As we discussed in a previous post , the courts, the Congress, and the Department of Justice (the “DoJ”) continue to grapple with the scope of Title III of the Americans with Disabilities Act (the “ADA”) as it relates to the accessibility of private businesses’ websites for disabled people. A decision by one state trial court in California seems to adopt a more strict reading of the definition of “public accommodation” than previous cases in California and in the Ninth Circuit Court of Appeals (which includes the federal courts in California) on the subject, which further demonstrates the difficulty that many courts, including this one, are having with these ADA website accessibility cases.
In Martinez v. San Diego County Credit Union, San Diego Superior Court Case No. 37-2017-00024673, the court recently dismissed a website accessibility case shortly after commencing trial and issued a sua sponte order for a nonsuit after briefing from the parties, holding that the defendant credit union’s website was not subject to the ADA. Plaintiff Martinez, a site-impaired man, alleged in his complaint and discovery responses that he faced alleged “barriers” to accessing the credit union’s products and services on its website, including “empty or redundant links, instances of missing or redundant alternative text, and missing form labels… [that] prevents full and equal accessibility thereto by Plaintiff and other blind and/or visually impaired individuals.” It is not entirely clear from the record in Martinez what nexus, if any, San Diego County Credit Union’s (“SDCCU”) website had to its physical locations, but from a review of the credit union’s website, it appears that in addition to hosting a website offering banking products and services, it also operates approximately 43 branch locations in San Diego, Orange, and Riverside counties in California.
In finding for the credit union, the Court noted the positions that the Third, Sixth, Ninth, and Eleventh Circuits have all taken requiring that a company’s website have a sufficient nexus to a physical location to be covered under Title III of the ADA, but then seemingly adopted the approach from a decision in federal court in Virginia. The Martinez court cited a decision from the U.S. District Court for the Eastern District of Virginia, Carroll v. Northwest Fed. Credit Union, 2018 WL 2933407, *2 (E.D. Va. Jan. 26, 2018), which opined that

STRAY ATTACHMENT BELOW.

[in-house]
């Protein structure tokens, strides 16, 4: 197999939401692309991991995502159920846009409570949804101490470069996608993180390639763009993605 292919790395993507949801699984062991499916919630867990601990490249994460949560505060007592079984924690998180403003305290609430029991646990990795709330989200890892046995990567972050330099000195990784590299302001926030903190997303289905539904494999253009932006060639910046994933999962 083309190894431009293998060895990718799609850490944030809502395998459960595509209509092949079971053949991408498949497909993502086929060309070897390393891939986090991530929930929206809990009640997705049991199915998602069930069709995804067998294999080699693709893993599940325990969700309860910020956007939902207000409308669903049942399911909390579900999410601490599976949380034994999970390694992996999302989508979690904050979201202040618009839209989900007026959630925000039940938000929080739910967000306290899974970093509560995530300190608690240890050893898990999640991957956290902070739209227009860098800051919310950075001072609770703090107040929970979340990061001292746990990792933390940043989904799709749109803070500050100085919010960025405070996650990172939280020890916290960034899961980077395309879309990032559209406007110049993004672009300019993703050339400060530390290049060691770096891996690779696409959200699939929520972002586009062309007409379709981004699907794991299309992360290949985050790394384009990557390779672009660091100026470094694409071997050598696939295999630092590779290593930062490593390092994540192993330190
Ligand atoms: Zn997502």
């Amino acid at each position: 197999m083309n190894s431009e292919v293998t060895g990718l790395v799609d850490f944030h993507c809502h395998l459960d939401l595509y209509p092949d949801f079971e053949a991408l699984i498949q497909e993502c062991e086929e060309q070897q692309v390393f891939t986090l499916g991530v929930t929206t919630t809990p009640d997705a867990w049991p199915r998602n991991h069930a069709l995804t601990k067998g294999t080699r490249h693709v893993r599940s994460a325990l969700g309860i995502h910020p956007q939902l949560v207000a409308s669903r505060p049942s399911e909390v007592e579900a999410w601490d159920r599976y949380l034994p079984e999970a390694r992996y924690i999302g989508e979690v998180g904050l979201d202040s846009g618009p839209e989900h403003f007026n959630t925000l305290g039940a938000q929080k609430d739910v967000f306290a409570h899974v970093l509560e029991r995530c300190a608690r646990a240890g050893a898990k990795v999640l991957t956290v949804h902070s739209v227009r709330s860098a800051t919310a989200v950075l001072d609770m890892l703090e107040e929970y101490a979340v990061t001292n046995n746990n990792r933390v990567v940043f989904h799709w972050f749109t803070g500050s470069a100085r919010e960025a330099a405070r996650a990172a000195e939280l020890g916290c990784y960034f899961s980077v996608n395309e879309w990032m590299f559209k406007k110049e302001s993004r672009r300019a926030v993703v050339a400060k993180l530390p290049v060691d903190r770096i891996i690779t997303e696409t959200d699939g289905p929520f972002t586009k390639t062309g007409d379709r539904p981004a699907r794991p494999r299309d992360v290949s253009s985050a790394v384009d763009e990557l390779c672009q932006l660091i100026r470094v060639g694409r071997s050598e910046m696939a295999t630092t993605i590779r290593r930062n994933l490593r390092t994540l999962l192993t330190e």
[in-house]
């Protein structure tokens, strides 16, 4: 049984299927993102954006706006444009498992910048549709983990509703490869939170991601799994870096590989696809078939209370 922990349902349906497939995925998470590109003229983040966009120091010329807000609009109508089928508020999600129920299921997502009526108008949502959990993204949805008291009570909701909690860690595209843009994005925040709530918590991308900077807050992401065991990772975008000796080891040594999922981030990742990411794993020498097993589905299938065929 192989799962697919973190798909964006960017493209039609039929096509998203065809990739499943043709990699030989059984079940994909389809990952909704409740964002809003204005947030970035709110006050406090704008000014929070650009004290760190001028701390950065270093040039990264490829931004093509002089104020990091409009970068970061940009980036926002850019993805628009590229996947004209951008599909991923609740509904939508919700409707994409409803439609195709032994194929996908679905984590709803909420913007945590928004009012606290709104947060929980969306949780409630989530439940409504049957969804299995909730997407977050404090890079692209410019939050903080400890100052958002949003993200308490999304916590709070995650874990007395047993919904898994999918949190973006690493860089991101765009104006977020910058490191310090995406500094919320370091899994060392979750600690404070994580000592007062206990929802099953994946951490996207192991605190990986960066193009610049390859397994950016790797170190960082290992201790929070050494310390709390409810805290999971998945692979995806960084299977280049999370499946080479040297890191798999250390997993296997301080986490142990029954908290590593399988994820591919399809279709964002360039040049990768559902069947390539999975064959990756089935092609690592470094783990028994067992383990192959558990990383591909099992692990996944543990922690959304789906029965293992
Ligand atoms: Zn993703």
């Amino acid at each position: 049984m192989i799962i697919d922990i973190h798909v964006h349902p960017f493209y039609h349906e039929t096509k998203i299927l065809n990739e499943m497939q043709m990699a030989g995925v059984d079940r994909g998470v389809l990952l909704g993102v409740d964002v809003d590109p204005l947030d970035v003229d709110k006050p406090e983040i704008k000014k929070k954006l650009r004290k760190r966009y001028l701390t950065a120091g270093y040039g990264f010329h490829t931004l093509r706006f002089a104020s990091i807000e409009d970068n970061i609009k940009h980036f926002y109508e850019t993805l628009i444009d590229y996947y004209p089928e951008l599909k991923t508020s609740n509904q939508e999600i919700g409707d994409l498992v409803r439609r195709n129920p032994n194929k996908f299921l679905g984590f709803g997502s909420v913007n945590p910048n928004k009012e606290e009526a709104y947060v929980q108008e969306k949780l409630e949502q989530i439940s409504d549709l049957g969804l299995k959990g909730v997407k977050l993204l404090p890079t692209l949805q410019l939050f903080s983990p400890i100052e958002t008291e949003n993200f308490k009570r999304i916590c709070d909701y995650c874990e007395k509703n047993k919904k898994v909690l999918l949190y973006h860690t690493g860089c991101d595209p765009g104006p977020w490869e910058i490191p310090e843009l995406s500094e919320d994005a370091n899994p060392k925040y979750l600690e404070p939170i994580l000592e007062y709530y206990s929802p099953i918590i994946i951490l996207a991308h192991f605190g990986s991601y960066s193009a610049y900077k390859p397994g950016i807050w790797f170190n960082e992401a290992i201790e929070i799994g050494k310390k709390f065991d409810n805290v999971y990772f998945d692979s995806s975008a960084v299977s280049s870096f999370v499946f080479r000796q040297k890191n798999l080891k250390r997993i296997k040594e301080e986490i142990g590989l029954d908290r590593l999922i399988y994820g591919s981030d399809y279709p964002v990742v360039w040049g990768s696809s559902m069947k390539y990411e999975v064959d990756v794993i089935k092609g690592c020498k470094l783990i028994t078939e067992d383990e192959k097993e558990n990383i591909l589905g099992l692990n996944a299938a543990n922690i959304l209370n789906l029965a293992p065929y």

“[n]otably absent from the list [of “public accommodations” stated in Title III at 42 U.S.C. § 12181(7)] is the term ‘website’. Not only is ‘website’ not found on the list, but the statute does not list anything that is not a brick and mortar ‘place’. Over the years Congress has extensively amended the ADA; however, at no point did Congress choose to add websites as a public accommodation… the Court finds that… a website does not constitute a place of public accommodation.”
The Martinez court then held that “Defendant’s website is not subject to the ADA” and reasoned that “to constitute a ‘place of public accommodation’ under Title III and its implementing regulations, a location must be (1) a facility that (2) falls within at least one of the twelve specifically enumerated categories [in 42 U.S.C. § 12181(7)]. Importantly, a location must meet both of these requirements to be a place of public accommodation.”
By so holding, this California trial court likely adopted a more narrow reading of the definition of “public accommodation” than the Third, Sixth, and Ninth Circuits – i.e., that websites are not public accommodations as a matter of law. Ostensibly, SDCU’s website has some nexus to its physical branches, but this court still held that SDCCU’s website was not subject to the ADA. It is not clear from the court’s order whether it weighed whether there was a sufficient nexus between SDCU’s website and its physical locations to support a Title III claim. The Martinez case’s precedential value is limited – it is simply one California state trial court’s decision and plaintiff did not file a notice of intent to appeal, so it will likely not generate any appellate case law. While this case was a big win for the defendant, due to the limited precedential value of the case, there is no guarantee that other courts in California, or elsewhere, will follow it.
The biggest takeaway from this decision is that in the absence of further guidance from the Congress and/or the DoJ regarding the scope of Title III, business can expect uneven decisions from the courts, which are struggling to interpret Title III with the limited guidance and case law precedent that they have. Therefore, businesses with a brick and mortar store or other location that would qualify as a public accommodation should still evaluate the risk that Title III of the ADA may apply to their website.